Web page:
As President-elect Barack Obama and Mexican President Felipe Calderón meet for the first time today, the Washington Office on Latin America (WOLA) expresses its hope that President-elect Obama will follow through with his campaign promise to repair the United States’ relationship with Mexico.
WOLA believes that future cooperation between the two nations to confront the serious common security challenges presented by organized criminal groups should include concrete commitments from the Obama administration to adopt national-level initiatives to address demand for drugs and gun laws that facilitate arms trafficking into Mexico. “The United States government needs to follow through with its voiced commitment to demand reduction by providing more funding, not less, to evidence-based treatment and prevention programs,” states Maureen Meyer, WOLA’s Associate for Mexico and Central America.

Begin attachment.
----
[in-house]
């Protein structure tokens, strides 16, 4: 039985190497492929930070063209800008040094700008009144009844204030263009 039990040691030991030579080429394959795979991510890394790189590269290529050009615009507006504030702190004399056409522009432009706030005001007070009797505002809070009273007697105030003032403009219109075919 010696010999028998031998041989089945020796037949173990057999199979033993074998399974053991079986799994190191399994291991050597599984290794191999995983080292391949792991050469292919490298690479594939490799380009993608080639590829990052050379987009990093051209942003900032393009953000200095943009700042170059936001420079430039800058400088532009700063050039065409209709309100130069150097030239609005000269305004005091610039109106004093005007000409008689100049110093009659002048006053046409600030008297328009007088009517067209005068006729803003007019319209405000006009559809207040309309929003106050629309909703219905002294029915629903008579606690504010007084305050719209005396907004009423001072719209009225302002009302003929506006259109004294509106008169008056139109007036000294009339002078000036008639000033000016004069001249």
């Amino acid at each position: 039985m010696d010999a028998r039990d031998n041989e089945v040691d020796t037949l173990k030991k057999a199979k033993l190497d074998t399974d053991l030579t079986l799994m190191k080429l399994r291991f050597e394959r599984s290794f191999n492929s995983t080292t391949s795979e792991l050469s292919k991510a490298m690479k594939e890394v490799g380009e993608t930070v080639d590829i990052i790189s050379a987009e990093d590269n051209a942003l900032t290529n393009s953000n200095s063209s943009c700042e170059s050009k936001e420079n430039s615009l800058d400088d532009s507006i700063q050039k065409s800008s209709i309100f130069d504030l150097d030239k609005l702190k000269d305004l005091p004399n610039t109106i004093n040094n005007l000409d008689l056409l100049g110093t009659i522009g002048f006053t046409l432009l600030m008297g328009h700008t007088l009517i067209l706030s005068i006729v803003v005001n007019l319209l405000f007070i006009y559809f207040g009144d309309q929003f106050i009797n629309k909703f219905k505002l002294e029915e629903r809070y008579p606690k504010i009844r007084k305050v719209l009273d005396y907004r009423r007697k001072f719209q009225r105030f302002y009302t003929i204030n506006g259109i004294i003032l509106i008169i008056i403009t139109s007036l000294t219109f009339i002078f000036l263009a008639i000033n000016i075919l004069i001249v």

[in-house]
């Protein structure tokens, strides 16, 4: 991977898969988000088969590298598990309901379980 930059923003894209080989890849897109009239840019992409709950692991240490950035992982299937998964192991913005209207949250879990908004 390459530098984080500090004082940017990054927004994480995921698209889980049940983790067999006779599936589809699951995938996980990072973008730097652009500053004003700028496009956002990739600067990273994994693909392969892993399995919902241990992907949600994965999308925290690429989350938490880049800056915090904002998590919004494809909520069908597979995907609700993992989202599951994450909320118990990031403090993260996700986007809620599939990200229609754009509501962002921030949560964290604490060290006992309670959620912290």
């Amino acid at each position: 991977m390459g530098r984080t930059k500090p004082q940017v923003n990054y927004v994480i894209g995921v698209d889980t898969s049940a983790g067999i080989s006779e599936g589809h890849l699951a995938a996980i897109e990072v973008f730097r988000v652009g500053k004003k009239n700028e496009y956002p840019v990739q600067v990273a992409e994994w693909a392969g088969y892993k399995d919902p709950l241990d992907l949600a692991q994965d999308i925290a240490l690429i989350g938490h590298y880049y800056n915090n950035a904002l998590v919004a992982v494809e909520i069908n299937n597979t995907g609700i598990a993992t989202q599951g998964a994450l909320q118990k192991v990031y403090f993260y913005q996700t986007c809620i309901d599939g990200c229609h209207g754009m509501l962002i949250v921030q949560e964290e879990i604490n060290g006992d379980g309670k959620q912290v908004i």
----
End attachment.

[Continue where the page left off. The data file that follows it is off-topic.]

Cooperation with Mexico should also focus on structural reforms to Mexico’s institutions. According to Meyer, “Mexico cannot address the weaknesses of its police and judicial systems through additional helicopters and equipment. More needs to be done to strengthen the rule of law and the accountability of Mexico’s security forces.”
WOLA further hopes that President-elect Obama will fulfill his campaign promise to review the trade agreements, starting with the North America Free Trade Agreement, and strengthen mechanisms to guarantee labor rights of all working people and protect the environment.
Maureen Meyer, Associate for Mexico and Central America